According to the authors, the platform was deployed in various international field campaigns. The first campaign’s objective was the creation of highly accurate and realistic 3D models of the archaeological site of Edzna (Mexico). This allowed the researchers to develop a systematic acquisition methodology, which was enhanced during a field campaign in Thorikos (Greece). With the deployment of the UAV, high resolution ortho-images and elevation models were generated within a limited time frame, covering a reasonable area of the site with a resolution of a few centimetres. Afterwards, the platform was equipped with an auto-pilot system, allowing the autonomous traversing of a series of waypoints. This system was successfully deployed at the archaeological site of Turpan (China). The latest field campaign was conducted at Rio Amarillo (Honduras), and comprised the creation of NGB ortho-images of various sites, in order to uncover hidden archaeological remains.”

The examples cited here are just the tip of the iceberg. In fact, every new day archaeologists are discovering new things about the past simply by using an “eye in the sky”, in a structured approach that uses all the new tools available to them: satellite imagery, Google Earth and UAVs. The new discovery in Petra just confirms that, probably, there are many other monuments from the past hidden in plain sight, waiting to be found.

A new segment of the market

Archaeology is a field where we see the need for more and more surveying and mapping services, as the new technologies in use make it more accesbile for different sized projects. UAVs can play an important role in that future too, as the examples presented here suggest. If the  reassessment of well known and well-surveyed archaeological sites across the globe suggested by Sarah Parcak and Christopher Tuttle in their study goes ahead, there is a new branch of surveying and mapping services about to explore.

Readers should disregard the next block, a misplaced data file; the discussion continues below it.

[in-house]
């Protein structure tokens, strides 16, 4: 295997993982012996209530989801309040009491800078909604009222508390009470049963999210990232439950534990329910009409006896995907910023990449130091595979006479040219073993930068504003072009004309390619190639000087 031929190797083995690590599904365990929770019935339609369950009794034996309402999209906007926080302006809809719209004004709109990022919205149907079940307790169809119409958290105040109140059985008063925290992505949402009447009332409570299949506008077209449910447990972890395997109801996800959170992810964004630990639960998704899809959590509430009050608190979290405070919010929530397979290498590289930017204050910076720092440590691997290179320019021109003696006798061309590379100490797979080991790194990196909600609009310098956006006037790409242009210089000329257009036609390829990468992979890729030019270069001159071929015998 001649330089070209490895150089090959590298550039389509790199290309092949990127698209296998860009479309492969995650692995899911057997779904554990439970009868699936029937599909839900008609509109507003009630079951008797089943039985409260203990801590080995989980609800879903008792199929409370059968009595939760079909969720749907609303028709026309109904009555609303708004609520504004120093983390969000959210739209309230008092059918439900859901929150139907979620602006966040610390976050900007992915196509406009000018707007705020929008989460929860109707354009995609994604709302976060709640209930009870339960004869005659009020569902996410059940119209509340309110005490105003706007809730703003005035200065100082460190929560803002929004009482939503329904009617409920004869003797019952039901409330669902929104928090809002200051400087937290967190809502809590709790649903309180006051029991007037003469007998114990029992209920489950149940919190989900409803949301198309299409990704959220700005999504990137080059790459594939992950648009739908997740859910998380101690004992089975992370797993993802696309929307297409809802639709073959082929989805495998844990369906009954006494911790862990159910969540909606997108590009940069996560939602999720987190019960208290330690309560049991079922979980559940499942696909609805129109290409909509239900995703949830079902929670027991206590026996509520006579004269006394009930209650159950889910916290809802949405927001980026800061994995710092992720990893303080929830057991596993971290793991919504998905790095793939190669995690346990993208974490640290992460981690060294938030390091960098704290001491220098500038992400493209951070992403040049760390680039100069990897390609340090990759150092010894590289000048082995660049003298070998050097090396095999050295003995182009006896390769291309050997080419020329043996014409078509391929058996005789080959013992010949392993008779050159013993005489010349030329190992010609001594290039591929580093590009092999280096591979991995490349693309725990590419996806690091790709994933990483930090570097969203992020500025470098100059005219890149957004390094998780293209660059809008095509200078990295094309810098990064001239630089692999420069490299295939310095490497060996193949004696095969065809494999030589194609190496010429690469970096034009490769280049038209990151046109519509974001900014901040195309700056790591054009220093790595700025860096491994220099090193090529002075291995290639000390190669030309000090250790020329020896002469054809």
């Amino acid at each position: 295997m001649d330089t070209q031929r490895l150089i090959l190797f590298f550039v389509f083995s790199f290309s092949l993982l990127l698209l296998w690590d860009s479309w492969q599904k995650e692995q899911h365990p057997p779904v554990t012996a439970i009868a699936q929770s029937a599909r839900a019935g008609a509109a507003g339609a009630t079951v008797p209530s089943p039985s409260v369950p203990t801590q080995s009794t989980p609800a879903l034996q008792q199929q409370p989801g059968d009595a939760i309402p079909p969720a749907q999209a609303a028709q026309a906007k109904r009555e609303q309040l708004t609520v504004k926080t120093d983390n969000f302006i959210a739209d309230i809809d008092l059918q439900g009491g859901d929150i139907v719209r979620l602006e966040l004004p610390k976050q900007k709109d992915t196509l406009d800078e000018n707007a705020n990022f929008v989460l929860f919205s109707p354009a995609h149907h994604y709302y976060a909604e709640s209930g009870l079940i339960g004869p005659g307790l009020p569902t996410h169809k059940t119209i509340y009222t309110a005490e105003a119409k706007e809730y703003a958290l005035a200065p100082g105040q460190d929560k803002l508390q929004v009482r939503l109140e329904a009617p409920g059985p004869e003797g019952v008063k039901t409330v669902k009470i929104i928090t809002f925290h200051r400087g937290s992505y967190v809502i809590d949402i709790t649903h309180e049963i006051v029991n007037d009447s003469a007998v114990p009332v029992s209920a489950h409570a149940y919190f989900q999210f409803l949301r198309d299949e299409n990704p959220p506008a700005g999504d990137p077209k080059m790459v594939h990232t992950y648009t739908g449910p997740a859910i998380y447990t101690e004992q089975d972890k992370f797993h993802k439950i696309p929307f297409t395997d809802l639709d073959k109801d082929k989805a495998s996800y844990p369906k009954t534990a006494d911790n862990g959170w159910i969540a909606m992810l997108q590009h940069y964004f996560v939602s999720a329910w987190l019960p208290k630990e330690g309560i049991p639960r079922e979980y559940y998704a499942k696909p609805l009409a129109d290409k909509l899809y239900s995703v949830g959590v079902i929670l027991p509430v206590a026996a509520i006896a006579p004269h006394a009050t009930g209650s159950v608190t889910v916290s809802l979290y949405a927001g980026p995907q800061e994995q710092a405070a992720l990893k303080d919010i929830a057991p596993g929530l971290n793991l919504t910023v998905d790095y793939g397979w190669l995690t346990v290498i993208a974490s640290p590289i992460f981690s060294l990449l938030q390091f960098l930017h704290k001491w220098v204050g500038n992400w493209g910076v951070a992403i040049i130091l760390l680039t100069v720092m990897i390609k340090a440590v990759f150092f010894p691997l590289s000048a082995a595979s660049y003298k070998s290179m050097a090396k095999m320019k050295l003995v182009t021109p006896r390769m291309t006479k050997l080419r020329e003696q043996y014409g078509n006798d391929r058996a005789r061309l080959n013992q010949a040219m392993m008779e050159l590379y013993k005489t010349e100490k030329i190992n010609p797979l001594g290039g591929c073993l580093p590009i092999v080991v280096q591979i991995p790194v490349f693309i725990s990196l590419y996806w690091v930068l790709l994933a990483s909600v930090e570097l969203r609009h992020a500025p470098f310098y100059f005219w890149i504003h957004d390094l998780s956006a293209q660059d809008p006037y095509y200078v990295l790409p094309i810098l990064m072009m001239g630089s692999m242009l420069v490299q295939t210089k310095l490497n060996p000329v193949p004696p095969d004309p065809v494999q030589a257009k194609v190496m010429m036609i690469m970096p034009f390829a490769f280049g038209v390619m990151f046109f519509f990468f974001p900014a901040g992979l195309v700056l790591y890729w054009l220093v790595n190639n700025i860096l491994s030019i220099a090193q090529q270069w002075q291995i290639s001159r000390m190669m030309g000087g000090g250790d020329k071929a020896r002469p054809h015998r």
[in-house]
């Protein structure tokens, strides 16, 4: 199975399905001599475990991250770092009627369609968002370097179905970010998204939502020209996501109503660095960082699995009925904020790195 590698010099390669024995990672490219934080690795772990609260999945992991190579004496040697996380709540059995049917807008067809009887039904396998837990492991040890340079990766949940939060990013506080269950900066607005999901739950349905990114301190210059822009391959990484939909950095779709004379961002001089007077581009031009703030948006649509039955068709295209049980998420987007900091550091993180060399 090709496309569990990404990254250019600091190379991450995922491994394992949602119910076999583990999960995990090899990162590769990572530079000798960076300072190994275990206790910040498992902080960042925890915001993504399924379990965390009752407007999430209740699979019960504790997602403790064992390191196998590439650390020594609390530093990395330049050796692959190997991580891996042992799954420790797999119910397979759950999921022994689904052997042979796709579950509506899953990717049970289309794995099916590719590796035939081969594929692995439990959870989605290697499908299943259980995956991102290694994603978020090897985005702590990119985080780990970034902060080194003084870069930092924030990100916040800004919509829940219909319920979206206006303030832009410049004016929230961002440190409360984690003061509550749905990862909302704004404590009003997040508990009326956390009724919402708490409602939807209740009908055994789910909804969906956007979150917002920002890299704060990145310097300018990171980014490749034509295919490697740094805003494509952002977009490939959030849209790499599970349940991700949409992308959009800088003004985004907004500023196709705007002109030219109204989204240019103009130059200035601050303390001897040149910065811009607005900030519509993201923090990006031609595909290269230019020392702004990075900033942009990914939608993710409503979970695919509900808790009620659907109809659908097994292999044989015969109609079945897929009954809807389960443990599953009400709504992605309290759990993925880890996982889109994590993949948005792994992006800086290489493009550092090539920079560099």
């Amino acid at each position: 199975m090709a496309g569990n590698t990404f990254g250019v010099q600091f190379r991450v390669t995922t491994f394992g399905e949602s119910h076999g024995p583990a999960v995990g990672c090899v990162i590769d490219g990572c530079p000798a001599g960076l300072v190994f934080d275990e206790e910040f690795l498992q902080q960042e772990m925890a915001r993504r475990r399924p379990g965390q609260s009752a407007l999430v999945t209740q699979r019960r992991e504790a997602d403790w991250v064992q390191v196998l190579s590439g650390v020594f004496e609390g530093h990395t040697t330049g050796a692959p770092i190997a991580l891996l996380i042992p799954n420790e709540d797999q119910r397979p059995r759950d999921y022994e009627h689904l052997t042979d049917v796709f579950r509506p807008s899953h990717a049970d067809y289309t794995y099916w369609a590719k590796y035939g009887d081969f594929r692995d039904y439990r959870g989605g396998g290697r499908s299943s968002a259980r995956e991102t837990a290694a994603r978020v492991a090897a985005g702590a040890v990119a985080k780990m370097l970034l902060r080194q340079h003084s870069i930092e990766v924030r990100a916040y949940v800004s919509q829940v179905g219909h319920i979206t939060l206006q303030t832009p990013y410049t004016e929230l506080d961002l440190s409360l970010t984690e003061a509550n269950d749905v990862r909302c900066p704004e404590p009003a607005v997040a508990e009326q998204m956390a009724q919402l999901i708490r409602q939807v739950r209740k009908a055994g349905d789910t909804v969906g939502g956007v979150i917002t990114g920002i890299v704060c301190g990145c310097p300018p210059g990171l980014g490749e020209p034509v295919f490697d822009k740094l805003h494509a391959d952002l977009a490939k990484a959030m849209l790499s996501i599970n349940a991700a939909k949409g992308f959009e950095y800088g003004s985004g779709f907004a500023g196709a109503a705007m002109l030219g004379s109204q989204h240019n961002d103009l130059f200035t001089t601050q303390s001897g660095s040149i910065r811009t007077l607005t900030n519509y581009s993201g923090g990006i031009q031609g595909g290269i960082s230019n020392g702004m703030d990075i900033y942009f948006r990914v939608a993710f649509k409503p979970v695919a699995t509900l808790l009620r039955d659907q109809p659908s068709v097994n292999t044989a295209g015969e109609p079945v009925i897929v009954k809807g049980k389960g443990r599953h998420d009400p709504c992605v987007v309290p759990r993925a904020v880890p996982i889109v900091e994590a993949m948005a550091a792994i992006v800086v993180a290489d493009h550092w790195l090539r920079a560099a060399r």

Furthermore, if the Global Xplorer platform aims are reached, that will mean a whole network of people around the world will look at Earth in a whole new way, using high-resolution maps, Google Earth and even drones to explore the area around their home. This will probably lead to new discoveries that will need to be further studied, using professional tools… which surveying and mapping services can provide.

Because of the specifics of the area, a drone service provider may need some time to enter this segment, which is, somehow, different from what can be considered the “traditional industrial surveying projects” – if we can talk about a tradition in this area – but the opportunities are there. Some companies have discovered the potential of this market and already have surveying and mapping for archaeology on the list of services they offer.

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About the Author

Jose Antunes is a writer and photographer with, among other things, a passion for aviation. He wanted to be a pilot and although he never did get his license, he has been in touch with aviation in multiple ways, as a photographer and writer. For six years, starting 2002, he was executive editor of the Airline Pilots Association magazine in Portugal, Sirius, and a regular contributor to Flight Magazine, publications where he got to report some of the pioneer news on UAVs. He’s the author of the book “Six Years up in the Sky”, available on Blurb. On his free time he has amassed thousands of flight time hours as a pilot of multiple aircraft, mostly GA. He usually flies a Cessna 337… in Microsoft Flight Simulator.